Rosedale boy, 10, wins national gold
Rosedale’s Nicholas Yeh had a golden moment on Jan. 12.
The 10-year-old scored top honours on his Grade 5 piano exam, garnering him a national gold medal from the Royal Conservatory of Music.
The Rosedale Public School student later took a break from practising his chord progressions to chat with the Town Crier on the phone, admitting it’s not just about the competition with his peers.
“It’s mostly about doing fun things, and making sure you don’t do anything wrong,” he said. “You have to practise hard as well.”
How much pratice?
“Well, I did a lot,” Nicholas admitted. “Every day I do it for an hour, mostly in the afternoon.”
There to help him with the piano are his parents, Andrew Yeh and Stacey Kwan. They are both adept in piano themselves, and enrolled their son in lessons at age 5.
Andrew Yeh admitted the point person for practising was Nicholas’ mom, especially with the technical portion of the Grade 5 test, when talking about his son’s gold medal performance.
“It’s a team effort,” he said. “Definitely, between the practising and to complete the gold medal requirements there’s a component of the theoretical side called the rudiments of theory that he had to complete.
“Unfortunately, I wasn’t quite as adept as Stacey was in completing those requirements, and she’s been the primary tutor in getting him ready for that exam every year. She’s done an admirable job in getting him ready.”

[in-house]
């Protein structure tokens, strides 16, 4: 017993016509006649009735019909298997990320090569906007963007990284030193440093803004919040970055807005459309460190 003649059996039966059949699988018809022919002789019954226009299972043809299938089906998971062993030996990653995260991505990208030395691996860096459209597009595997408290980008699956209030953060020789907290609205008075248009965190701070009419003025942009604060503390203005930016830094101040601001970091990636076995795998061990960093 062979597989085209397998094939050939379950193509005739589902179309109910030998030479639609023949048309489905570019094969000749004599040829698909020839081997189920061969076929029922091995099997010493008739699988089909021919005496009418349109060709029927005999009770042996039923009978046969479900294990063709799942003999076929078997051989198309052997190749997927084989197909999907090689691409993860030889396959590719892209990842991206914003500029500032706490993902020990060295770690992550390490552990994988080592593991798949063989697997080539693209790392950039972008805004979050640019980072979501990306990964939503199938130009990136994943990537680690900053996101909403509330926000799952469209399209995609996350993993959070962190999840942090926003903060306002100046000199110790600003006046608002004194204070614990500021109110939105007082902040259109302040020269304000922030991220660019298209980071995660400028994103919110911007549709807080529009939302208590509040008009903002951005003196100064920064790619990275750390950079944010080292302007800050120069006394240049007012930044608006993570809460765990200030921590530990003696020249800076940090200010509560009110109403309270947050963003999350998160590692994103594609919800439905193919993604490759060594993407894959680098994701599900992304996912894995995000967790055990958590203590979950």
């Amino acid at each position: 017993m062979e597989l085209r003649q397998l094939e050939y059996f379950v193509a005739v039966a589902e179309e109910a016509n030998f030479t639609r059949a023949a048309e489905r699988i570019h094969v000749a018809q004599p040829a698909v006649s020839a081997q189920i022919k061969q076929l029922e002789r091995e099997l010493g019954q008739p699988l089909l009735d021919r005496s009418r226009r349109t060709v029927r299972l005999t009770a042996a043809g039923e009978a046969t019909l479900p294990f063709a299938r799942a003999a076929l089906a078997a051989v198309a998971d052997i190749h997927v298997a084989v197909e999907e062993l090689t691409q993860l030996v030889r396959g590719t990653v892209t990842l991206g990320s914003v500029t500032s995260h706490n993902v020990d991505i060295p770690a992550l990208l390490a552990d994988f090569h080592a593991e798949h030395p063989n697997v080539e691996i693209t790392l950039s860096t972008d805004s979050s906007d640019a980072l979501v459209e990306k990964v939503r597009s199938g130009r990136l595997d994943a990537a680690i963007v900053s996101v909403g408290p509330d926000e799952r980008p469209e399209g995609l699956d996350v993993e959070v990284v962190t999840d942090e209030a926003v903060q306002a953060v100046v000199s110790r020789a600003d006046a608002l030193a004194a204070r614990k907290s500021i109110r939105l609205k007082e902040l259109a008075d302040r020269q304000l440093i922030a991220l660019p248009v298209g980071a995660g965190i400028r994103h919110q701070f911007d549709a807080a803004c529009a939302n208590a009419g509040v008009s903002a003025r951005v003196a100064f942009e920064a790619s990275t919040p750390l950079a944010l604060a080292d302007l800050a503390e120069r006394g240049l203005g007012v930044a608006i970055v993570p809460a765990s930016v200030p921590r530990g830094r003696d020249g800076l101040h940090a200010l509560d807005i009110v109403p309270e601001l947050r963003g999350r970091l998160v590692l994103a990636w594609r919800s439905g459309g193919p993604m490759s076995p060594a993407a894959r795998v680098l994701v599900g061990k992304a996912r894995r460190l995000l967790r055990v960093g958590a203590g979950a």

Practising has paid off, Nicholas says.
“It makes me feel great playing in front of people, but the truth is I’m really good under pressure,” he admitted, adding he was both impressed and surprised at winning gold.
When not working hard on his theory, Nicholas enjoys playing basketball, tennis and practising his photography on a new SLR camera.
The elder Yeh said his son had fun taking pictures during a family trip to Costa Rica.
Nicholas’ next 88 keys pursuit, one he’ll be training hard for with conservatory teacher Ling-Shin Sasaki, is his Grade 7 test.
There’s no minimum age requirement to write it but, like an old pro, he’s not worried — much.
“The truth is, I’m actually worried just a little,” he said, flatly. “That is all.”